On January 17, Yemeni journalist Almigdad Mojalli was killed in a Saudi-led airstrike while reporting on civilian casualties in Jaref, a resort about 32 miles south of Yemen’s capital, Sanaa. Mojalli was on assignment for Voice of America. Bahir Hameed, a photojournalist who accompanied Mojalli that day, was injured in the attack. The following is Hameed’s account of what happened, as told to Mohammed Ali Kalfood, a journalist in Sanaa.
I HAD NEVER THOUGHT the place would come under aerial attack again, at least not that day, when I accompanied my friend Migdad Mojalli to Jaref.
We were visiting the resort several days after it had been bombed by airstrikes; we were on assignment for the Voice of America to report on civilian deaths there. Actually, that was our second visit to Jaref; we had been there a couple of days earlier, but Migdad was asked by his editor to reshoot the videos all over again in high quality, and to focus on some specific things. So we had to travel back to Jaref.
In the morning, we got into a Hilux pickup truck: me, Migdad, and Abdulbari Naji al-Suma’ea — a friend who was our driver. It was a quiet day when we left Sanaa; no warplanes were heard above. I had been on several reporting assignments with Migdad outside of Sanaa, and I had never witnessed repeated strikes on the sites we visited. We arrived in Jaref around 9 a.m. after a drive of more than two hours.
We needed first to shoot the scene, the resort itself, where at least 21 civilians had been killed days earlier. It was really quiet; no one was there except the three of us. About 20 minutes after I started recording the scene, a warplane was heard roaring overhead. Everyone freaked out. I was so scared, looking into the sky and wondering whether it was really going to strike. The warplane was flying low. Migdad shouted, “Let’s spread out!”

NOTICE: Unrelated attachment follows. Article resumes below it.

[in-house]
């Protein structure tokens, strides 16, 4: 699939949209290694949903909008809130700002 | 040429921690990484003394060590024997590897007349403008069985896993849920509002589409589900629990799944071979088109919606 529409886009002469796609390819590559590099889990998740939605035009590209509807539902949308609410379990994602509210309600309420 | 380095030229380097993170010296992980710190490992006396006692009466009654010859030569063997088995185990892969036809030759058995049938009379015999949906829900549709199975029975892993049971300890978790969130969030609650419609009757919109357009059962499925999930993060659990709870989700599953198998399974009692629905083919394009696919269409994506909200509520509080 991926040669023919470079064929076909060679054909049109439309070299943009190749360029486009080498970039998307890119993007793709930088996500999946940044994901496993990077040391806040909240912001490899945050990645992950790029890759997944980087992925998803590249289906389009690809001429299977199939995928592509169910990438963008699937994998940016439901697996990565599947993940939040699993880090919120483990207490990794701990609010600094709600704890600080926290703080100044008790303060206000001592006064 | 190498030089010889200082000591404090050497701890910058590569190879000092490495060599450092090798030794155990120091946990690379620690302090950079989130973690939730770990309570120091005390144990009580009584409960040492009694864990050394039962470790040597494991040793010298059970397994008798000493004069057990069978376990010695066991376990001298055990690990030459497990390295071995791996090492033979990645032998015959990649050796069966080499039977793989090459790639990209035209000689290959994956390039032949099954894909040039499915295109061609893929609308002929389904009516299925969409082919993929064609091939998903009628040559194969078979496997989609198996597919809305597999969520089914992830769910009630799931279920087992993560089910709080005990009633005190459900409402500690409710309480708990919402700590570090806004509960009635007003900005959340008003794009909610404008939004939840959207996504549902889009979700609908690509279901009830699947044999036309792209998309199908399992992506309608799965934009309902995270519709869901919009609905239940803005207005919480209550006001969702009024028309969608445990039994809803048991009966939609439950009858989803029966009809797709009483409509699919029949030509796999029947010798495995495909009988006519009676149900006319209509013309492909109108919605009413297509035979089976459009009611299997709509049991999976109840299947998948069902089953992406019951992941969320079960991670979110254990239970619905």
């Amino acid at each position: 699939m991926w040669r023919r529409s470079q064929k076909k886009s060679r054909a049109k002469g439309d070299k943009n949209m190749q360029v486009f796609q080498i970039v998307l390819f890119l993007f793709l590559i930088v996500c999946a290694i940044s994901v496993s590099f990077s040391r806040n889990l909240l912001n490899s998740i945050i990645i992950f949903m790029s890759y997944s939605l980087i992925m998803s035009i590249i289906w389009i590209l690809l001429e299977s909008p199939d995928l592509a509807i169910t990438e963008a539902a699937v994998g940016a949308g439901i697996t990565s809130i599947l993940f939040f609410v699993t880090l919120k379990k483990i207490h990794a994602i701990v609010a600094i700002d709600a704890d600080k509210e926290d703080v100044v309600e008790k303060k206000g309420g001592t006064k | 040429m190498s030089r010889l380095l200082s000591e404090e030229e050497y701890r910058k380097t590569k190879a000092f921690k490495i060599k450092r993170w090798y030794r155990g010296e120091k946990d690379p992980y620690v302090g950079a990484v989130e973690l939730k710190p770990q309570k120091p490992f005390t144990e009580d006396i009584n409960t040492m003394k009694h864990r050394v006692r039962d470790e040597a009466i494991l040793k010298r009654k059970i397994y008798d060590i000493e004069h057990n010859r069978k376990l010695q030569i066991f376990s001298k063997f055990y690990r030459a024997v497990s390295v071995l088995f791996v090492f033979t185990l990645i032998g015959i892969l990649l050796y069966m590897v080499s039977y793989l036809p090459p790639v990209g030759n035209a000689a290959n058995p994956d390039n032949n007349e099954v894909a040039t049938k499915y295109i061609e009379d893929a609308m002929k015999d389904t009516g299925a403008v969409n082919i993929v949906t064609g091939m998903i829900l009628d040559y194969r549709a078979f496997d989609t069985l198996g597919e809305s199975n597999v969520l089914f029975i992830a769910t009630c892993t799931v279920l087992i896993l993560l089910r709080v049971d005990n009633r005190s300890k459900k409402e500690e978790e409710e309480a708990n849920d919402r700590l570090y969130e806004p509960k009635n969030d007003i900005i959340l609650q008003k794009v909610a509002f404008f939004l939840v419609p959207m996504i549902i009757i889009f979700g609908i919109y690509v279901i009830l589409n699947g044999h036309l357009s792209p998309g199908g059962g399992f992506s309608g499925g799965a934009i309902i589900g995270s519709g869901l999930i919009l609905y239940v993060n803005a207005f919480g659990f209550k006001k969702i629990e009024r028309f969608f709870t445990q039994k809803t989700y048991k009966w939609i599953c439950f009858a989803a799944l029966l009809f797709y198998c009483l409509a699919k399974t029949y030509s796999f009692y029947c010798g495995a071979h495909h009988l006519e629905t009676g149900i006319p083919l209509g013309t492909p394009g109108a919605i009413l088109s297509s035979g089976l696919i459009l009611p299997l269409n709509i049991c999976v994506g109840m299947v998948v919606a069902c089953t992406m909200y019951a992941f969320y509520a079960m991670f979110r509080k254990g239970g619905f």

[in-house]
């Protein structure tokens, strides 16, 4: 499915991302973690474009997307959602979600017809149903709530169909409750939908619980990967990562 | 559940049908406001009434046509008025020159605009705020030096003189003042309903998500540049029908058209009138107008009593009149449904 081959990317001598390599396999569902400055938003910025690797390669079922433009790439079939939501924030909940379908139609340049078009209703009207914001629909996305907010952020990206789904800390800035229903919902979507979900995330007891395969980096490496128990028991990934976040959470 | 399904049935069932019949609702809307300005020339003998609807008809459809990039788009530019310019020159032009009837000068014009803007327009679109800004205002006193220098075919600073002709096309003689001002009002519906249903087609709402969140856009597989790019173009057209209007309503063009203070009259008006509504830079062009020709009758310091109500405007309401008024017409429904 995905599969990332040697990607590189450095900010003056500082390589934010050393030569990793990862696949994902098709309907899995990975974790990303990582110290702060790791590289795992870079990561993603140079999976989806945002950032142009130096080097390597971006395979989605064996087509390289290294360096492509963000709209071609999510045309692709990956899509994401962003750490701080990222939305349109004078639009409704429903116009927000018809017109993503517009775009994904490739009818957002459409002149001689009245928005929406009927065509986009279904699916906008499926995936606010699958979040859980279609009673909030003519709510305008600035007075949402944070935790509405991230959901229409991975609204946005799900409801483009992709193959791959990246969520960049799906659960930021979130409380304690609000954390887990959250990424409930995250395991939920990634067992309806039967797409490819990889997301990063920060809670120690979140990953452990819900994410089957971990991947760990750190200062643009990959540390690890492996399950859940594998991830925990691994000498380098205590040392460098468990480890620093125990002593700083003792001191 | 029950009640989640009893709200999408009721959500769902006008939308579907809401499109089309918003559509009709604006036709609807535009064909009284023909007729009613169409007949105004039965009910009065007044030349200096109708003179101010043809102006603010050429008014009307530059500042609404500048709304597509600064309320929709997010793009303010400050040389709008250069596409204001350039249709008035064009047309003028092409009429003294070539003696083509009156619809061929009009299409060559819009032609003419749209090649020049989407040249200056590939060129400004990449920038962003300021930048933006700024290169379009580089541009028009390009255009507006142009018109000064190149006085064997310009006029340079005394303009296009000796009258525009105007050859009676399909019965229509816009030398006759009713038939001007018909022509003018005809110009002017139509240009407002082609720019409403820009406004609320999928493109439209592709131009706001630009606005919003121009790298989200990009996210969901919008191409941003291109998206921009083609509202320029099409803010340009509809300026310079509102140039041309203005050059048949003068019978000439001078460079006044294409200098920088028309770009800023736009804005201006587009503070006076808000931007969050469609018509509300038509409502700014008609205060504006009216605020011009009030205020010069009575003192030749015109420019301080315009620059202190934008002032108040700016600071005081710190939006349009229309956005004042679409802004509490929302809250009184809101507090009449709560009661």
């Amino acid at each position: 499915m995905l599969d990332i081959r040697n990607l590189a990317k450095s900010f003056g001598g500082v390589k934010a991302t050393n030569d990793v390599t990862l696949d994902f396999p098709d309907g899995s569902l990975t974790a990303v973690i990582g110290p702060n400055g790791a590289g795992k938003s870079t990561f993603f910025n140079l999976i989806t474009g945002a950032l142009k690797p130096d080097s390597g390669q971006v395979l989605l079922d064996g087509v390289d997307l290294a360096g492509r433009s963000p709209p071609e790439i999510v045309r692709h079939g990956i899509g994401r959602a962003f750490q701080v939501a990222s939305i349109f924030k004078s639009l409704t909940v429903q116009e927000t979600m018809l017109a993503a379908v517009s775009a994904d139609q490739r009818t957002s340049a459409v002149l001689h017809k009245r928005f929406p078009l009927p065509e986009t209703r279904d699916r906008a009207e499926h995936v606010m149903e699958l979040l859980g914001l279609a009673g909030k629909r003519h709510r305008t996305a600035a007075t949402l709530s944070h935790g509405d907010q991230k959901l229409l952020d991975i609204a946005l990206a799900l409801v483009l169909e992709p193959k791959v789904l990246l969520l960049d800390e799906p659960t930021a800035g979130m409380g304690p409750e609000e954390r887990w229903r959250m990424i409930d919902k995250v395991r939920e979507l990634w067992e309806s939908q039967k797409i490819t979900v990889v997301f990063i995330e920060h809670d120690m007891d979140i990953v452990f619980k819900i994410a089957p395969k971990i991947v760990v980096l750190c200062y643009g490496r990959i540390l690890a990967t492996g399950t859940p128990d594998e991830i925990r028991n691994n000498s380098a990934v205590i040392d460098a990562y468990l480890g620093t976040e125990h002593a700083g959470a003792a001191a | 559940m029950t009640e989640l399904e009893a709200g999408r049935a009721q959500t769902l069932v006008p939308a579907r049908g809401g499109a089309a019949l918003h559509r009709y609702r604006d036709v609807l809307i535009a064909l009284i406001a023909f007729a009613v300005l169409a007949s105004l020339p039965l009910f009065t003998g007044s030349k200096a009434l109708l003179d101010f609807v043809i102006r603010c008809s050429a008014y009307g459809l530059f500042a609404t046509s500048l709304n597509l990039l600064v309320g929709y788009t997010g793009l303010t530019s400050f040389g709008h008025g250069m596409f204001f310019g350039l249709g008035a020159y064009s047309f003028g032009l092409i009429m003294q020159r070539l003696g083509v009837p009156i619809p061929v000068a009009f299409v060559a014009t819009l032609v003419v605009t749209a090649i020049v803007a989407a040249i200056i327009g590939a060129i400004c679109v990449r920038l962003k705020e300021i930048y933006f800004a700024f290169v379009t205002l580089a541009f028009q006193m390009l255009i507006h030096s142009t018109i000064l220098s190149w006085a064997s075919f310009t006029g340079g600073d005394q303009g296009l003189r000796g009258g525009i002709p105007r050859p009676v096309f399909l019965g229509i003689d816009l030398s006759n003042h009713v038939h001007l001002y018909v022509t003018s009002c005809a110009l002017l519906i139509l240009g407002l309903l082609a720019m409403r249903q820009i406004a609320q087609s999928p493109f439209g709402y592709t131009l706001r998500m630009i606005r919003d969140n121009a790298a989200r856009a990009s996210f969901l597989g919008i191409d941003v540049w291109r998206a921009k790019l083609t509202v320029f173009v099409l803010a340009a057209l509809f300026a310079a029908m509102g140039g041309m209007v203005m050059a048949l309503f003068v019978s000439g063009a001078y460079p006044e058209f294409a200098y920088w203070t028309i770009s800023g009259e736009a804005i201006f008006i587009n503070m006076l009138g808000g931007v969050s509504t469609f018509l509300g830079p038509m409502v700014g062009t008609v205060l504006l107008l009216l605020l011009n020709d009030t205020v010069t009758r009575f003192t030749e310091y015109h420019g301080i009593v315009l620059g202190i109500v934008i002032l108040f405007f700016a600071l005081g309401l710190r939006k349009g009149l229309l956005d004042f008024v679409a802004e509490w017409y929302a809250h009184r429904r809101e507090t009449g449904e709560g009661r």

We tried, but the missile was faster to hit the resort, just a few meters away from where we were standing. The explosion knocked me off my feet; I was flying before I rolled over a slope and landed a few meters away. I lay there for a couple of minutes. I was trembling with shock. Then I heard Migdad shouting for help. I was hardly able to stand up, feeling slight wounds in one of my legs and one arm.
I saw Migdad covered in blood, asking me to bandage his injuries. There were wounds in his chest and his face. He was grimacing and saying, “Wrap me up, bandage me quickly!”
I was still shaking and not able to comprehend what was happening. I couldn’t do anything, although I tried. Al-Suma’ea, our driver, managed to stand in spite of bad wounds in both of his legs and his arms. He asked me to bandage his wounds. I was really shaking and could barely do that. He then went to see Migdad. He tried to wrap Migdad’s wounds and I tried to help.Then we took Migdad to the car. He didn’t say a word; he was only trying to breath. He looked in bad shape. We lay him in the back of the car. I was about to stay with him in the back seat when al-Suma’ea asked me to drive instead of him. He tried to, but he couldn’t because of his wounds. I tried to start the car and drive ahead, but I couldn’t drive for even 10 meters; the whole thing was having a terrible effect on me. I stopped.
Then al-Suma’ea asked me to stay with Migdad. He drove as best as he could. Migdad lay there in silence. After nearly 10 minutes, we stopped by a small clinic. We found a man there, and he said, “There is nothing here we can help you with. Take him to the town of Belad al-Roos.”
We were desperate; we needed any medical help. When Al-Suma’ea shouted at the man and asked him to do whatever he could, the man said, “The warplane would come back and strike us here.” Al-Suma’ea was very angry. He looked over to see Migdad, then started the car and drove as fast as he could, heading for Sanaa.
Migdad was already dead when we left that clinic. It was really tragic. There was nothing we could do about the whole situation. We arrived at the 48th Hospital in Sanaa and medics received us in the emergency ward. Migdad was taken to the morgue. I still can’t believe everything that happened to us.